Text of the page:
Philippine Regulators Looking at New Rules for Cryptocurrency Transactions and ICOs

Regulators in the Philippines are examining a new set of rules for cryptocurrency exchanges and initial coin offerings (ICOs).

Securities and Exchange Commission commissioner Emilio Aquino said that his organization could classify ICO listings as “possible securities” under the Securities Regulation Code, a report was quoted as saying.

Aquino said that the development is being done in compliance with regulations given by the United States SEC and other regulators in other countries in Southeast Asia. While acknowledging the popularity of the nascent technology, Aquino said regulators were working with consumers’ interests at heart.

“The direction is for us to consider this so-called virtual currencies offerings as possible securities in which case we will apply the Securities Regulation Code,” Aquino said.

“This initial coin offering — depending on, as said, the facts and circumstances in which the offering is made especially in raising capital — may be considered as securities, in which case they cannot just be offered without registering with SEC,” he added.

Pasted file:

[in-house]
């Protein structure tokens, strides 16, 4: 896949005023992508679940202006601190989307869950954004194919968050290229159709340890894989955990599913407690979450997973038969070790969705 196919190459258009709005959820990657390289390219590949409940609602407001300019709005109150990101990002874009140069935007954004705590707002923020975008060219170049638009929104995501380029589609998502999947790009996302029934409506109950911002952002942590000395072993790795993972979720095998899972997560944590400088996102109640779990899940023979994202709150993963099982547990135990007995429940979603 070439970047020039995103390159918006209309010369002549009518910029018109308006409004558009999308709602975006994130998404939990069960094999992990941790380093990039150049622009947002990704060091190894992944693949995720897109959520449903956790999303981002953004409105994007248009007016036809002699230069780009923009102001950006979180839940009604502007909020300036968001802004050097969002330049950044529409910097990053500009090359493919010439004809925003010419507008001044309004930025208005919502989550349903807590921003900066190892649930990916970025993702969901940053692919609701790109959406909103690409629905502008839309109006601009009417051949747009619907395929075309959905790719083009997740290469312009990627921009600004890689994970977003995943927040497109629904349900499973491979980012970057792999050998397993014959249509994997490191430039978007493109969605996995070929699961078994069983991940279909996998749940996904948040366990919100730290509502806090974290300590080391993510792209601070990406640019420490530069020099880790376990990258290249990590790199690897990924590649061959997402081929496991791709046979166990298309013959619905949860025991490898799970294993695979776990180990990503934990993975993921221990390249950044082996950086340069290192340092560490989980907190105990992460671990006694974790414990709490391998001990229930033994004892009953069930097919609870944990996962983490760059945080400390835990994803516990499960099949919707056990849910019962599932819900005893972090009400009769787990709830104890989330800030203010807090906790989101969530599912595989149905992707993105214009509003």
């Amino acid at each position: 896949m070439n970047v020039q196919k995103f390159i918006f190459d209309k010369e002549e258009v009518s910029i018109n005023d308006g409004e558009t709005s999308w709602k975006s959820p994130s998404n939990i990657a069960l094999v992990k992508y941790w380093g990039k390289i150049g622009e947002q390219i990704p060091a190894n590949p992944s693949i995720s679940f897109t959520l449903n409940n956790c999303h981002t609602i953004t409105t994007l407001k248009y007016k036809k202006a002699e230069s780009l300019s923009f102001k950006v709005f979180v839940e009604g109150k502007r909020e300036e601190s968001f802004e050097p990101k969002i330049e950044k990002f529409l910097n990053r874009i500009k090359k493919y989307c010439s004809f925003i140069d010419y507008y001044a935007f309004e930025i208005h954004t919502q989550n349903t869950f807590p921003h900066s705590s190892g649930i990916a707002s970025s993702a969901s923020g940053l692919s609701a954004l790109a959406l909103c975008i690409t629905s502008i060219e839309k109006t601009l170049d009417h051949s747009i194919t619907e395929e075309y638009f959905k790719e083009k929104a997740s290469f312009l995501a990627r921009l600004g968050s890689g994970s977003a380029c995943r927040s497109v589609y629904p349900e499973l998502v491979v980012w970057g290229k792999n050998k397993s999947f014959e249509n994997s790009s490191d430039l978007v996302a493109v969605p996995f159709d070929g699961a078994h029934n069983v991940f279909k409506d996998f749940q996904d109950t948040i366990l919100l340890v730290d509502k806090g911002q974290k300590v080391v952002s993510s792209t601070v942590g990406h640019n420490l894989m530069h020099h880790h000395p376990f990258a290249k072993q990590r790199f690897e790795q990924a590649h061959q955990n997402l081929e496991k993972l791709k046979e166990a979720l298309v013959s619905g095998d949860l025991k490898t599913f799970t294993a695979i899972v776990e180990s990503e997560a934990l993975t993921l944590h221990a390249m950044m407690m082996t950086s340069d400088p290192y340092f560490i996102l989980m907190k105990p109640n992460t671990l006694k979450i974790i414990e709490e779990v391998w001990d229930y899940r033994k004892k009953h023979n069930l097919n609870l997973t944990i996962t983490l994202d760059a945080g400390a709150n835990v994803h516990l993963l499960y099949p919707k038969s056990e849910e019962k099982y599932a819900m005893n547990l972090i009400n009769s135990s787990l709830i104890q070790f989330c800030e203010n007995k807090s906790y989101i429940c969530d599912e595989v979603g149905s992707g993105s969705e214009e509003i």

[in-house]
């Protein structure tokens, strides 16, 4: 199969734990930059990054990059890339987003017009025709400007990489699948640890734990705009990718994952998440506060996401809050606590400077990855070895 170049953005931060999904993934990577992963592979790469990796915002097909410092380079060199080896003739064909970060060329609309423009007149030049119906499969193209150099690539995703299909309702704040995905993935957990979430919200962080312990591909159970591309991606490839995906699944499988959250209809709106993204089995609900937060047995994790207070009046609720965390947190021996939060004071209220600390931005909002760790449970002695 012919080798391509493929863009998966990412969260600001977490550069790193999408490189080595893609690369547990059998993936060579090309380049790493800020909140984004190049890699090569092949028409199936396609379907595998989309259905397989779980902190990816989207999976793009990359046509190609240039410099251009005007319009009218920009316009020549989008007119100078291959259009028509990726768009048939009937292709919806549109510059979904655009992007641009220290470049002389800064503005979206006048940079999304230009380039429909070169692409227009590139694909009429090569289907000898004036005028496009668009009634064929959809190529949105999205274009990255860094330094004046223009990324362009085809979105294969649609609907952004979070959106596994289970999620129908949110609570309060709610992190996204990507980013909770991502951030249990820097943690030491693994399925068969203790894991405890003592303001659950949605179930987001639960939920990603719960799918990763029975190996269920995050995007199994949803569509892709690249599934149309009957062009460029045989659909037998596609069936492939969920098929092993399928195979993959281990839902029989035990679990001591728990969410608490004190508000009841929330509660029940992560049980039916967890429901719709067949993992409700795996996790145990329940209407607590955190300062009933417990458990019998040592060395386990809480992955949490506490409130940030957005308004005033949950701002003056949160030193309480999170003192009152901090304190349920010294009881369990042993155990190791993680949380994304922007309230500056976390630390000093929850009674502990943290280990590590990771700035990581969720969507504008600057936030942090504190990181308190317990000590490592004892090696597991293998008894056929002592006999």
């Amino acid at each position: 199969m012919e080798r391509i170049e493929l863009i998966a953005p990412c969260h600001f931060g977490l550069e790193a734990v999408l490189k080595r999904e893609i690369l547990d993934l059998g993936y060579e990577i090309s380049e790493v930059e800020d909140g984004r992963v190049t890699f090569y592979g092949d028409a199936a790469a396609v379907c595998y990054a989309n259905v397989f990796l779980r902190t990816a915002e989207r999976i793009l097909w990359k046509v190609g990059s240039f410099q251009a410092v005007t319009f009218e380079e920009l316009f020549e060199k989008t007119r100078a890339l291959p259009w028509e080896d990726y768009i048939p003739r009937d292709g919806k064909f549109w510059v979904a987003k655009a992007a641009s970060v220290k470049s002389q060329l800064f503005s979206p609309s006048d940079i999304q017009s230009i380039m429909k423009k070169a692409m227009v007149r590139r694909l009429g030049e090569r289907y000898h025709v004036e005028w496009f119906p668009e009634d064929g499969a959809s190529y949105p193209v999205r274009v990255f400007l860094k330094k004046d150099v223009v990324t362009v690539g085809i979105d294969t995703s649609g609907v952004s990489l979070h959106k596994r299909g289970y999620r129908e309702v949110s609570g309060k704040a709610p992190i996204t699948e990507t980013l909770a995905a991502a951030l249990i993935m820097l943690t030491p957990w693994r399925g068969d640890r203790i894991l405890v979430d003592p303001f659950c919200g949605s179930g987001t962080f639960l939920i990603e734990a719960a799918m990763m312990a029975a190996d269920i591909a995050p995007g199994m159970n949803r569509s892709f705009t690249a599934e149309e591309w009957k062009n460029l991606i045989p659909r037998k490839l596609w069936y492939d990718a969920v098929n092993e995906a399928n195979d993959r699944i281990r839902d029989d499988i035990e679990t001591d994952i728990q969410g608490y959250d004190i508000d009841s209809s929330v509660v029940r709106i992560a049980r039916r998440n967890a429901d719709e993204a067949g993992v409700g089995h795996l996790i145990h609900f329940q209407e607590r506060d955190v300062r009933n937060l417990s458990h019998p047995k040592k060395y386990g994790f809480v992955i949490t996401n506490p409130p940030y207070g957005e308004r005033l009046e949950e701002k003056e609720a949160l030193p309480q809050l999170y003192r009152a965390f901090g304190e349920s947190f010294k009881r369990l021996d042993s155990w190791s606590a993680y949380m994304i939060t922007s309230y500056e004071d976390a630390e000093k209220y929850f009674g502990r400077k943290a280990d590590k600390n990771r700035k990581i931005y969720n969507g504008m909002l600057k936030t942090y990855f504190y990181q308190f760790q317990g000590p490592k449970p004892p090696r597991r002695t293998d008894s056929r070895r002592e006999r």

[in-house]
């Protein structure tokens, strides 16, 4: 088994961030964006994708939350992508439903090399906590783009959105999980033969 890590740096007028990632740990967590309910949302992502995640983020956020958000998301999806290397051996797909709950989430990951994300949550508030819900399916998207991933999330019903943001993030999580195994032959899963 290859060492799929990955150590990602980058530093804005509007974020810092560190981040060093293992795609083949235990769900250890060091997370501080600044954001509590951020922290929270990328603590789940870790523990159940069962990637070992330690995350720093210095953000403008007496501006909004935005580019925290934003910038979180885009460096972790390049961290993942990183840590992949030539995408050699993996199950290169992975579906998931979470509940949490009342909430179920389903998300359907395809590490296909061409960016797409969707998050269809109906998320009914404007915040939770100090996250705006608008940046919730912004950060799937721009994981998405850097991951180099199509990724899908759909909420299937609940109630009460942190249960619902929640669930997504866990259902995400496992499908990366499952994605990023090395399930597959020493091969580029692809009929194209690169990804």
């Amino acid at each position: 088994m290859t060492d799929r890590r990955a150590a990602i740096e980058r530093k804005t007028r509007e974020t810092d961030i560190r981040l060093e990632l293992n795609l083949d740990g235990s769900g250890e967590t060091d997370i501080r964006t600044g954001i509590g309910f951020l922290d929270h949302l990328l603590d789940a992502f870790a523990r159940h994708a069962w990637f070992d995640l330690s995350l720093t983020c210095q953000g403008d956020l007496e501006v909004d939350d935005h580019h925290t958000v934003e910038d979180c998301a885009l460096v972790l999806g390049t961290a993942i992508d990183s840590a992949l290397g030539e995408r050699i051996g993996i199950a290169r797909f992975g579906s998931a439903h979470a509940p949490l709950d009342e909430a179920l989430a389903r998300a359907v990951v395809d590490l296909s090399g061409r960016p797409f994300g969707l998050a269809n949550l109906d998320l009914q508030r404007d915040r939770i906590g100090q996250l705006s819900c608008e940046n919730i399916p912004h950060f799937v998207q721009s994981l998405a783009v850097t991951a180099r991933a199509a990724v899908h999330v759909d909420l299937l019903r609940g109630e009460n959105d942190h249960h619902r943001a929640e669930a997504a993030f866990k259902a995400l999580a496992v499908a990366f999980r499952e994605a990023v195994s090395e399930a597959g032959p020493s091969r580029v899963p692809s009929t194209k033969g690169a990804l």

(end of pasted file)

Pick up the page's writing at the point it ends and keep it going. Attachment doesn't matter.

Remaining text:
The commissioner also divulged that the SEC is in discussions with the country's central bank, the Bangko Sentral ng Pilipinas (BSP), with regards to the licensing of cryptocurrency exchanges.

Some firms have already been "registered and endorsed" by the BSP, Aquino revealed, although they are limited to money services businesses working in remittances.

The shift could see other cryptocurrency exchanges being allowed to function as money changers, central bank Governor Nestor Espenilla Jr. said.

BSP has listed two exchanges as of press time, Espenilla bared, and more are still being scrutinized.

Espenilla Jr. added that central bank has an "open mind" toward fintech developments.

"This means that we take a very active role in ensuring that our policies provide opportunities for innovation," he added.

Earlier in the year, the central bank published new guidelines for bitcoin exchanges operating in the country, proposing that exchanges need to disclose it with BSP and the country's Anti-Money Laundering Council Secretariat, and that they would be subject to "registration and annual fee services."
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